The Word Wasp is a manual for teaching literacy skills: both reading and spelling. It too can be used by anyone. In short: you do not need to be a teacher or a professional: A coach needs a moderate ability to read the English language.
Anyone needing to learn English, for whatever reason, can use this text to begin, accelerate, or catch-up their literacy skills.
The structured programme is based on phonics and those rules which govern English. The texts rely on teaching the 43 sounds/rules that form the structure of our language. The Wasp does not rely on memory! We start with the basic letter sounds and work our way through the language. Coaches are guided throughout the Wasp with easy to follow instructions and the simple marking system directs coaches to problem areas.
The Word Wasp has been designed in order that students will not be confronted by anything beyond their grasp and it has also been designed to reflect its efficiency. Patronizing graphics and language will not be found amongst the exercises. No one will find the text embarrassing, which makes them it for both young and older students.
The Word Wasp is a comprehensive programme beginning with basic letter sounds before progressing to more complex diphthongs and digraphs. It can be used with students from the age of seven upwards. The programme ends with polysyllabic words of Latin and Greek origin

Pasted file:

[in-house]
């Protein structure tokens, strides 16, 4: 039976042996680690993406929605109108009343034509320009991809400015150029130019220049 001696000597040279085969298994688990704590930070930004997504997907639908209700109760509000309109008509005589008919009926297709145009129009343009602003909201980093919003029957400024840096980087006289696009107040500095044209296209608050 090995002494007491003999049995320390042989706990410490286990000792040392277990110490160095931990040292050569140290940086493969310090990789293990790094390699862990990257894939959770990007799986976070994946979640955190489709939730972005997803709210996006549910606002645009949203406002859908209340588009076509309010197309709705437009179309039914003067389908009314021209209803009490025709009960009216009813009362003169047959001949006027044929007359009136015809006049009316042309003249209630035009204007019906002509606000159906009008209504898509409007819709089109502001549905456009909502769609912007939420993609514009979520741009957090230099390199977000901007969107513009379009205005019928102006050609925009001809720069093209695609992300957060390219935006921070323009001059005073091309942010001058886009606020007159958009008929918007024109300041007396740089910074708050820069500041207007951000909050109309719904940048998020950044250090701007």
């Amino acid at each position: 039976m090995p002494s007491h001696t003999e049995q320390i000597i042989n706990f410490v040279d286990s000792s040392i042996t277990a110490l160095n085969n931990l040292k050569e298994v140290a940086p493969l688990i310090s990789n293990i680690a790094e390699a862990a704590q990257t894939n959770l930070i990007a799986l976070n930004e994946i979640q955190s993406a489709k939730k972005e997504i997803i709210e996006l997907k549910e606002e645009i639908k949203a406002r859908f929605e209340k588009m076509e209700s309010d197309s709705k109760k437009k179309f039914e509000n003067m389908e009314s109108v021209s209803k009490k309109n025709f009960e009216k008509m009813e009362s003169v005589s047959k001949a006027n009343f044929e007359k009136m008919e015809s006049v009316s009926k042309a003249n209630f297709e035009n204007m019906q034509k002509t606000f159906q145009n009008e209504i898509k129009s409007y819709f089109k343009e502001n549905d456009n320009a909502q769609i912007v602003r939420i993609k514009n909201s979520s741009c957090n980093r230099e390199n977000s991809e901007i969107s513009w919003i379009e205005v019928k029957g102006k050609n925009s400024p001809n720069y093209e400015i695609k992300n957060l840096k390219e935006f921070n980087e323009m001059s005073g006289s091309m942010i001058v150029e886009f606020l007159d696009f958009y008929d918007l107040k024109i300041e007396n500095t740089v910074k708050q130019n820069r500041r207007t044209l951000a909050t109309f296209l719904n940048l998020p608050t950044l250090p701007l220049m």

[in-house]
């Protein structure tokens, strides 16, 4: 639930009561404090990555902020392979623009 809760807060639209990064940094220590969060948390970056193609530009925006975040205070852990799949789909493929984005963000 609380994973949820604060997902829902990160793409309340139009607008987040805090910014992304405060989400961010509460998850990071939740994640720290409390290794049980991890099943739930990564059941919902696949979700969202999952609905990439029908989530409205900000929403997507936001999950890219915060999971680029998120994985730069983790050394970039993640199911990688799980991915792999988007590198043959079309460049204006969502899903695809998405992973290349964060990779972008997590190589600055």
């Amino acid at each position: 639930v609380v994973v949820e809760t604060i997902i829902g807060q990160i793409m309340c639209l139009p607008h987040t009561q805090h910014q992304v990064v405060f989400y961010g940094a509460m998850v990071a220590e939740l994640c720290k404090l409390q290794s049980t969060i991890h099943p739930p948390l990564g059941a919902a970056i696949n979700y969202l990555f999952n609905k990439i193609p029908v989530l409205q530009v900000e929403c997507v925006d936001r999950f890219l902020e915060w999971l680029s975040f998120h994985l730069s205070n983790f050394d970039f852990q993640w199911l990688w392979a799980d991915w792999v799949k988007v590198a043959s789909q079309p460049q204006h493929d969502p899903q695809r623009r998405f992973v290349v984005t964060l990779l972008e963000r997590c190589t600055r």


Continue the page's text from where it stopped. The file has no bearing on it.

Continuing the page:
Reading and Spelling Problems solved through Rules and Structure
Word Wasp starts from the premise that no one learns to read or spell by remembering either the shape or letter order of a word. Our language and every other language is a code. Fail to teach the code! Fail to teach the student!
Word Wasp has been carefully designed so students are reintroduced to rules on a regular basis in the reading and spelling exercises. When rules reappear coaches are invited to reintroduce them by demonstrating them on scrap paper. Students can then be directed to the cause of a spelling mistake and the rules will be re-enforced once more. We are teaching the code of the English language! We are not teaching our students to memorise words. Giving students word lists is the equivalent of giving a word a number. How many telephone numbers can you remember?
Simplicity is the key to both programmes.
A coach does not need I.T. skills: complimentary literature, books, audio tapes or video tapes.
Students with speech problems benefit greatly because we teach sounds and the phonic composition of words. Students, particularly dyslexic students and those with auditory discrimination problems, who have not been taught the phonic structure of words, have to rely on the vagaries of received sounds in the formation of words which causes inaccuracies, frustration and embarrassment.
WASP stands for Word Articulation Spelling and Pronunciation and these are the principles which guided our research, methodology and strategies.